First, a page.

Wednesday, 26 July, 2017

No reason not to reopen the Canadian Embassy in Iran

Canadian embassy in Iran

The warmer stance the Canadian government has taken toward Iran is being welcomed by some who see it as integral to bolstering Canada’s role in the region.

“I think [lifting sanctions] is absolutely the right move,” said Thomas Juneau, an associate professor at the University of Ottawa and a former Middle East analyst for the Canadian Armed Forces, in an interview with CBC News.

Stéphane Dion, Canada’s foreign affairs minister, lifted virtually all sanctions against Iran last week, paving the way for non-military exports to the country.

The minister endorsed the nuclear agreement hashed out last year between Iran and the P5+1 countries — the U.S., the U.K., France, China, Russia and Germany — a deal that faced deep opposition from the former Harper government.

“It’s completely in Canada’s interests to have diplomatic relations with Iran, all our European partners do.”, Juneau said.

“There is no logical or strategic or diplomatic reason not to open an embassy over there in Tehran,” he said, pointing to the relations Canada maintained with the Soviet Union during the Cold War.

Juneau said some of the Conservative concerns are likely overblown, as the new government’s outreach to Iran is not “a grand reconciliation.”

Conservative foreign affairs critic Tony Clement has called the government’s move “irresponsible” and “disappointing.”

“Canada is finally joining the rest of the international community,” said Nader Hashemi, a Canadian expert on Iran and a professor at the University of Denver.

“We were out of step with Western public opinion on this topic largely because the Harper government was so beholden and enamoured by right-wing Israeli policy.

“It was an embarrassment for Canada because we were even more hawkish than [Israeli Prime Minister] Benjamin Netanyahu,” Hashemi said.

Canadian businesses are pushing ahead with plans of their own in a post-sanctions era.

“Iran is one of those untapped markets in the Middle East where foreign businesses are eager to swoop in and take advantage of a market of some 80 million people,” Hashemi said. “Canadian companies stand to benefit with this new opportunity.”

Hashemi said that it’s likely corporate interests played a big role behind the scenes in shifting Canadian policy toward Iran.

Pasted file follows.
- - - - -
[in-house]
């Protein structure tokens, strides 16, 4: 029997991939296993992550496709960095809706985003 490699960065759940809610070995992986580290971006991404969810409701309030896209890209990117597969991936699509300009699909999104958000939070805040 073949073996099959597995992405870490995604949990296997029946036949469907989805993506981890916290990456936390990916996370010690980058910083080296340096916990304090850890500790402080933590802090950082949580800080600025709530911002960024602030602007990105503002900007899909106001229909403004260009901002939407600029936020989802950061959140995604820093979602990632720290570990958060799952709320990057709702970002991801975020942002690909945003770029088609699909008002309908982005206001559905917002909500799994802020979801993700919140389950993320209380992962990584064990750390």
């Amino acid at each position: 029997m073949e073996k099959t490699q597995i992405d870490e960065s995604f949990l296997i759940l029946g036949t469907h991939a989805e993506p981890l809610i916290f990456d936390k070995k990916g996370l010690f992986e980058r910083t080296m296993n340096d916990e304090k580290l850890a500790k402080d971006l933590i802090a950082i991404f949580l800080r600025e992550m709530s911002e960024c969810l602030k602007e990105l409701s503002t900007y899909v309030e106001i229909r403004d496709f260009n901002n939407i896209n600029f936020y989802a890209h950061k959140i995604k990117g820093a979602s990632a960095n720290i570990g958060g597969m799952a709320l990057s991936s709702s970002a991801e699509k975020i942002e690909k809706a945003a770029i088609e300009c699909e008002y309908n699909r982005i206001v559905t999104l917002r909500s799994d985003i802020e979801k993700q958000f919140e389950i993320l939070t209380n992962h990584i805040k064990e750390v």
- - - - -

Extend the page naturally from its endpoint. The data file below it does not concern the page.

“They have been firmly lobbying the Canadian government saying, ‘Let’s restore relations,’ because there is this huge potential,” he said.

The Canadian Chamber of Commerce, the country’s largest business group, has already lauded the change as a “good move for the economy.”

“Now that we have confirmation by the International Atomic Energy Agency that Iran has fulfilled all necessary commitments, it is only normal that we should move in the same direction as our allies and lift these economic sanctions,” said Perrin Beatty, the president of the group.

And the fear that Iran could flood the global market with more oil and gas, and further sink already battered oil prices, is likely premature.

More than a decade of international sanctions has left the oil and gas industry “crippled,” Juneau said, and it will require billions of dollars in investment to get it up to speed.

Some of the money that will be repatriated amid the sanctions relief will be used for that very purpose. Beatty said that’s where Canada can play a role.

“The oilfield service and equipment companies that are suffering in Western Canada will welcome this change,” Beatty said.

And yet the government’s commitment to improve relations with the Islamic republic will be sticky because of moves Harper made while in government.

“You can’t just knock on their door and say, ‘Let’s shake hands and forget about everything,'” Juneau said.

If Trudeau formally restores relations and reopens the embassy in Tehran as he has said he wants to do, he will have to reconcile that position with Canadian laws that are designed to prevent that very thing from happening.

The Harper government left Canada-Iran relations “booby trapped,” Juneau said, because it branded Iran the greatest threat to world peace, formally declared the country a state supporter of terrorism and drafted legislation allowing Canadians to sue Iran for compensation for terrorist acts.

Canada broke off ties with Iran in September 2012 and closed the embassy in Tehran, citing concern for the safety of Canadian diplomats and staff. Iranian diplomats in Canada were also expelled from Ottawa.

Trudeau’s cabinet can remove Iran from the list of state sponsors of terrorism with the stroke of a pen, but it will face political pushback to such a move, because, as Juneau put it, “that would be factually inaccurate” given Tehran’s ties to Hezbollah.

It’s unlikely Iran would be open to restoring diplomatic relations with Canada unless it takes some of its anti-Iran laws off the books.

“The Harper government’s legacy is still a dark cloud hanging over Canada-Iran relations,” Hashemi added, saying a Canadian embassy in Tehran is still at least two years away given the current bad blood.

 CBCnews contributed to this report

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